||GRACE Secular Trend, Mantle Viscosity Regimes and Uncertainty in Southern Hemispheric Glacial Isostatic Modeling
Ice core data now provide a record of the Antarctic climate spanning the past 330,000 years. This data, along with the wealth of other new information that constrain past ice mass history throughout the Southern Hemisphere, implies that far more reliable glacioisostatic models may be built for predicting geodetic change parameters, such as bedrock motions, low degree zonal coefficient change and geoid change patterns that might be detected by GRACE.
Present-day ice mass change in West Antarctica is potentially detectable by GRACE. The present-day signature may be clearly separated from the glacial isostatic adjustment (GIA) signal across a fairly broad spectrum of viscosity regimes. Only at the rheologically weakest part of this spectrum does some ambiguity arise. (Appropriate uplift data on bedrock would remove this ambiguity.)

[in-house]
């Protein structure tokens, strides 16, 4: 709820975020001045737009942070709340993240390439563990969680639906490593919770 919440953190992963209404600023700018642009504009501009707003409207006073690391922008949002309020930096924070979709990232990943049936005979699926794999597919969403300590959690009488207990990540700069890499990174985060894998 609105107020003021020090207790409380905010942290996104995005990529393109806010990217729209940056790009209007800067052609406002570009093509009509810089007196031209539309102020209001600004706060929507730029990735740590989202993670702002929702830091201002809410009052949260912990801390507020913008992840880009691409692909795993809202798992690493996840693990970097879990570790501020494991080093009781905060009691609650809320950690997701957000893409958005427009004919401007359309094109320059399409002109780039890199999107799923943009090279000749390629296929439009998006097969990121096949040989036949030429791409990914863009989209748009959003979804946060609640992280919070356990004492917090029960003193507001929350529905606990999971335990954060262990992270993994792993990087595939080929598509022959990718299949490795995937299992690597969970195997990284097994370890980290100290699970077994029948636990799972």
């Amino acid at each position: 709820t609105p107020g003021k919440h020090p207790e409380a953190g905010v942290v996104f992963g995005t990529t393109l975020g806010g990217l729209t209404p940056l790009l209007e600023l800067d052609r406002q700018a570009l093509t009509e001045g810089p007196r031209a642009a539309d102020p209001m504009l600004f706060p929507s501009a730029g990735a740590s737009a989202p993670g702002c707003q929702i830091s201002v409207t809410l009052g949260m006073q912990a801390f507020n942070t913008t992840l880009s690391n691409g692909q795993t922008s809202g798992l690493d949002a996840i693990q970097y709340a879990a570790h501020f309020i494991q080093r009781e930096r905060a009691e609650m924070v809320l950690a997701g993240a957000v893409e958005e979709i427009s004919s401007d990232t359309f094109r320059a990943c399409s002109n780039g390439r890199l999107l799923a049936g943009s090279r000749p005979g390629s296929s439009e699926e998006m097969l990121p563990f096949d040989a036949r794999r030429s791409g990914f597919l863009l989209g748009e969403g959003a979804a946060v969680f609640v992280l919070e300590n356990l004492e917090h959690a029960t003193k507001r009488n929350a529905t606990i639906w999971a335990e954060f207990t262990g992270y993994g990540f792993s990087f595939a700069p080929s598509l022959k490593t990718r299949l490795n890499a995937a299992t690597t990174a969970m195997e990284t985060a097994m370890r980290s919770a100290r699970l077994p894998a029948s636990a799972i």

A new ice model is constructed for Antarctica that is consistent with dated moraines, exposure dating, grounding line migration, numerical modeling and newly emerging uplift data. Except in the weakest rheological regime, the model peak predicts uplift rates of 8-25 mm/yr in West Antarctica and rates in East Antarctica that are bound by -1.5 to +4.0 mm/yr. The corresponding geoid rate due to GIA is upper bounded by 1.0 mm/yr. Secular ice mass loss in Antarctica, if sustained at 70 Gt/yr (roughly equivalent to a 0.2 mm/yr sea level rise contribution), produces geoid rate signals with five times the strength of GIA, but at much higher spherical harmonic degree and order. The uncertainty of the ice model for times prior to the Antarctic Cold Reversal (14-12.5 kyr BP), and the corresponding implication for GRACE and extended mission data analysis, are explored and discussed.